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Stylebook:Tips on Organization, Writing, and Formatting

Listed author(s):
  • Wicks, Rick


    (Department of Economics, School of Business, Economics and Law, Göteborg University)

Fifteen years of copy-editing experience – with theses (both in economics and in several medical fields), journal articles, book chapters and books, conference presentations, government reports, etc. – are distilled here. Papers are often sent to me for “language correction”, but what I usually find is that, far more than that, what they most need is major work on organization, writing, and formatting (including presentation of tables and figures). Even good writers can improve their writing by paying attention to the points herein, I believe. Of course digging deeply into issues of organization, writing, and even formatting improves readability (and thus the probability of being published, read, and cited), but it can also help to improve the quality of the thinking, i.e., the content of the paper. I first review the standard organization of most empirical papers in economics, with suggestions for improvement (including a brief discussion of some issues in reporting of statistical and econometric results). Then I discuss many points of good (and bad) writing (including sections on The Language of Economists and on Overused/Misused Words) as well as points of formatting (including many choices, where – even more than in writing – consistency is the most important rule). Throughout, some differences between Swedish and English practice are discussed, as well as some between American and British practice.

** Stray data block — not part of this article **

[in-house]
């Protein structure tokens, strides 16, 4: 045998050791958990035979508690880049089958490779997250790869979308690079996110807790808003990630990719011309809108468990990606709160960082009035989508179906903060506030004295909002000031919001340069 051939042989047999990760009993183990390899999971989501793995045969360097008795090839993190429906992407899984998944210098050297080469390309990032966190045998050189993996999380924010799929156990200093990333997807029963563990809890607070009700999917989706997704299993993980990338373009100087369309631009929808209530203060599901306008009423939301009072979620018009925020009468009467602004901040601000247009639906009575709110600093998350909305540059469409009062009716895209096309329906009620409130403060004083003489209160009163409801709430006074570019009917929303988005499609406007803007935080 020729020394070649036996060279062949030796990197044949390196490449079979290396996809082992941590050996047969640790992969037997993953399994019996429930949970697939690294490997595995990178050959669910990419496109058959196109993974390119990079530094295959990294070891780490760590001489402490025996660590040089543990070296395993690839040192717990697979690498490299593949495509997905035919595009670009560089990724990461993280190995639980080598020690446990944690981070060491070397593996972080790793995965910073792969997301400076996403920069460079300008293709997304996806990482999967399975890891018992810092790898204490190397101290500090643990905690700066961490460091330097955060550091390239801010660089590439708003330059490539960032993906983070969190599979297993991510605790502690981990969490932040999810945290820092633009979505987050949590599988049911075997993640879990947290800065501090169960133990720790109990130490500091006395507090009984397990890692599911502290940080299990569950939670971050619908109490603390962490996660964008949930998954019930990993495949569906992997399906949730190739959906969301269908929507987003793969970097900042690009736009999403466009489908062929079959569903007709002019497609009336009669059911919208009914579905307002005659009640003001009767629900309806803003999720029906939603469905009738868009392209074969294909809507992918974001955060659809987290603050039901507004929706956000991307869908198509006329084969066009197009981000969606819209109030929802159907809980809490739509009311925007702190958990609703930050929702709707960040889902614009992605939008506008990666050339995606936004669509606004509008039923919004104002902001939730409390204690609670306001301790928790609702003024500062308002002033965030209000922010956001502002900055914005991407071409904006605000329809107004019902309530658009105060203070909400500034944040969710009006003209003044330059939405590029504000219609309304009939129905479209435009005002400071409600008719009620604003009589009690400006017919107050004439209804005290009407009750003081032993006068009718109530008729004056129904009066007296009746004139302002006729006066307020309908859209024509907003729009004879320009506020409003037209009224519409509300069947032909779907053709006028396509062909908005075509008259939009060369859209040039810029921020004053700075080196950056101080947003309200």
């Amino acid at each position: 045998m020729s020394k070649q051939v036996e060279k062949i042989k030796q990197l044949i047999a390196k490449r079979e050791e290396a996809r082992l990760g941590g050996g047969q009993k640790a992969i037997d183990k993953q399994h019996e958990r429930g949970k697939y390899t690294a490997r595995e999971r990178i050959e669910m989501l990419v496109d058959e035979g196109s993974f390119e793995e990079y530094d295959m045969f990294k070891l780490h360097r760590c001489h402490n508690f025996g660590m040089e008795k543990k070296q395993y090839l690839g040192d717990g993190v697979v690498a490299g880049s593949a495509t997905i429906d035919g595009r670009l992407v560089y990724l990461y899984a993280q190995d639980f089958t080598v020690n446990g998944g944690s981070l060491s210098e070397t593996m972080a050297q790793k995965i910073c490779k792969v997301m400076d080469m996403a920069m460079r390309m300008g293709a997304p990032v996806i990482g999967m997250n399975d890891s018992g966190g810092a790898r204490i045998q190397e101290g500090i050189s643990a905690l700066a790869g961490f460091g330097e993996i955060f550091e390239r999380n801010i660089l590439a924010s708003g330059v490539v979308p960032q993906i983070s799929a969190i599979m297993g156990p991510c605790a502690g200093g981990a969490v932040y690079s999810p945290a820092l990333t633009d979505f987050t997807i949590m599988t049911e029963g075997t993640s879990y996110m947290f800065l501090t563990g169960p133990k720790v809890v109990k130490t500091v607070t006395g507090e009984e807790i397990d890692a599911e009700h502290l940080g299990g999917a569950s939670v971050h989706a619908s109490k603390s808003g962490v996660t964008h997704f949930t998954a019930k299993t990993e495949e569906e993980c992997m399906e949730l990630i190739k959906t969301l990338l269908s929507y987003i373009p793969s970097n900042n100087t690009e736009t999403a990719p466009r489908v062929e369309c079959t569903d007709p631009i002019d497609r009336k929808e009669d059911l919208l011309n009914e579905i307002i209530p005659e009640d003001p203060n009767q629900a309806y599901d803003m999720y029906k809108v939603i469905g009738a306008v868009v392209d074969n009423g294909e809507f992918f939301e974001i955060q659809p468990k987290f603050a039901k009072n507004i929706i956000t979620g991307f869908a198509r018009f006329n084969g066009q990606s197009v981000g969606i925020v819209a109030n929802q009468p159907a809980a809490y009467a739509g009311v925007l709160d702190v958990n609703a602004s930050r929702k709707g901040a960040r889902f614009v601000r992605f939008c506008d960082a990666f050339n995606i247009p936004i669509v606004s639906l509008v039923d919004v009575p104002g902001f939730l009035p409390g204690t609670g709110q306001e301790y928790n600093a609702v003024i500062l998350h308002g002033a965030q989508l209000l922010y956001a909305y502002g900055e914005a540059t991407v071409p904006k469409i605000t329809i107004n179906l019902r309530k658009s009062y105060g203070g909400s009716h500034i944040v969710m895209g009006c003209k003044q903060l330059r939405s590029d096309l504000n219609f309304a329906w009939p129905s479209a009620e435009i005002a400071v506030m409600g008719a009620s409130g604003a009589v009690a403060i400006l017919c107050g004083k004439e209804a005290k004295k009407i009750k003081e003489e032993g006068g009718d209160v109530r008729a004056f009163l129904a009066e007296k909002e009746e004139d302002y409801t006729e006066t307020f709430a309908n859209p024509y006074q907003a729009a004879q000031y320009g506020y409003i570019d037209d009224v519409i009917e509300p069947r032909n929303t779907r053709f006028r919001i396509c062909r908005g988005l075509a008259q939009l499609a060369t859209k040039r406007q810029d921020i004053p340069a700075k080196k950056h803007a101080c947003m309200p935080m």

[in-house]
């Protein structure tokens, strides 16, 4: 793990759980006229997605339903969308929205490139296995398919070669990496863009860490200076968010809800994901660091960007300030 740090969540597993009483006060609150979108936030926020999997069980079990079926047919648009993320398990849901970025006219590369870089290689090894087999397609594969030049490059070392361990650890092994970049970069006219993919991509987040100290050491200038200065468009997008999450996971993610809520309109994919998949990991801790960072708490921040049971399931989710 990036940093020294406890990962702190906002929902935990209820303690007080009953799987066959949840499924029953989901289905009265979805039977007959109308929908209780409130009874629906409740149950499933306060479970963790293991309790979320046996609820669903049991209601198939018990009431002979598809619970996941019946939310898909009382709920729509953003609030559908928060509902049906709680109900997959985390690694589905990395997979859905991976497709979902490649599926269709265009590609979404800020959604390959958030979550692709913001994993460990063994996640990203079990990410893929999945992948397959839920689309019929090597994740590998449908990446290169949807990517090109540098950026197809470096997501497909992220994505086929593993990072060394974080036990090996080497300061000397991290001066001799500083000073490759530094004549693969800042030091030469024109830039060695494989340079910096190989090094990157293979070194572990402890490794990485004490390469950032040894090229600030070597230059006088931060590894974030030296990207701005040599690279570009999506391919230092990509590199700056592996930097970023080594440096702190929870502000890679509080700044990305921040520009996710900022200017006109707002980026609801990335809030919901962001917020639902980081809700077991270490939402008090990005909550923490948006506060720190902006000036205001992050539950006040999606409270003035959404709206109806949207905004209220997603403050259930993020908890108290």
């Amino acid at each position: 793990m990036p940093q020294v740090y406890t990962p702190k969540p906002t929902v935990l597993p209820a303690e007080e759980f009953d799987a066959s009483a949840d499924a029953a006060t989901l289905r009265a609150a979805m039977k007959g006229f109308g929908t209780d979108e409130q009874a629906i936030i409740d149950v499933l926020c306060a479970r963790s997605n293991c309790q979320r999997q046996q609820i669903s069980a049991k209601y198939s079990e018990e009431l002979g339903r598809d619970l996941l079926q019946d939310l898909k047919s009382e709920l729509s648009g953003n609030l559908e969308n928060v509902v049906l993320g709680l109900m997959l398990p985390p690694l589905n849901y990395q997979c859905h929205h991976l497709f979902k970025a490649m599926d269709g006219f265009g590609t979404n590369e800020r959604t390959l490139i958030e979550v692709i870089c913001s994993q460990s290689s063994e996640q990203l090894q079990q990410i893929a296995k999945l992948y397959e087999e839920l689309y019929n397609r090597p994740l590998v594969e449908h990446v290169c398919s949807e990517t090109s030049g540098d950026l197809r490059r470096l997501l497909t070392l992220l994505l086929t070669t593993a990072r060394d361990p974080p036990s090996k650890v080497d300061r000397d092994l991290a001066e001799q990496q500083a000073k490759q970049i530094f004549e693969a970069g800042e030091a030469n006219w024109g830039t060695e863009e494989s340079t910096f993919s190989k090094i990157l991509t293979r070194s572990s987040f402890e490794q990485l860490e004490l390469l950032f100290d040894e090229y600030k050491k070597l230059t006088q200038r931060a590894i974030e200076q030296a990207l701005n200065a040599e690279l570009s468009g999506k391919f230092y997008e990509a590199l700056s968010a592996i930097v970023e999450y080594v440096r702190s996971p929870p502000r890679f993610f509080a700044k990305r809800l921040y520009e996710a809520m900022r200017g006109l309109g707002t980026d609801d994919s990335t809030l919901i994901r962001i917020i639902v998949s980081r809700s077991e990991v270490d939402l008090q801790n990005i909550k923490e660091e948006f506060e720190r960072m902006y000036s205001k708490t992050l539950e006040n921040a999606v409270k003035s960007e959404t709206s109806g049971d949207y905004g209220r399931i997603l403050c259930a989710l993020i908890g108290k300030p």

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Paper provided by University of Gothenburg, Department of Economics in its series Working Papers in Economics with number 295.

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Length: 58 pages
Date of creation: 07 Apr 2008
Date of revision: 11 Jun 2008
Handle: RePEc:hhs:gunwpe:0295
Contact details of provider: Postal:
Department of Economics, School of Business, Economics and Law, University of Gothenburg, Box 640, SE 405 30 GÖTEBORG, Sweden

Phone: 031-773 10 00
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  1. McCloskey, Donald N, 1983. "The Rhetoric of Economics," Journal of Economic Literature, American Economic Association, vol. 21(2), pages 481-517, June.
  2. Kevin Hoover & Mark Siegler, 2008. "Sound and fury: McCloskey and significance testing in economics," Journal of Economic Methodology, Taylor & Francis Journals, vol. 15(1), pages 1-37.
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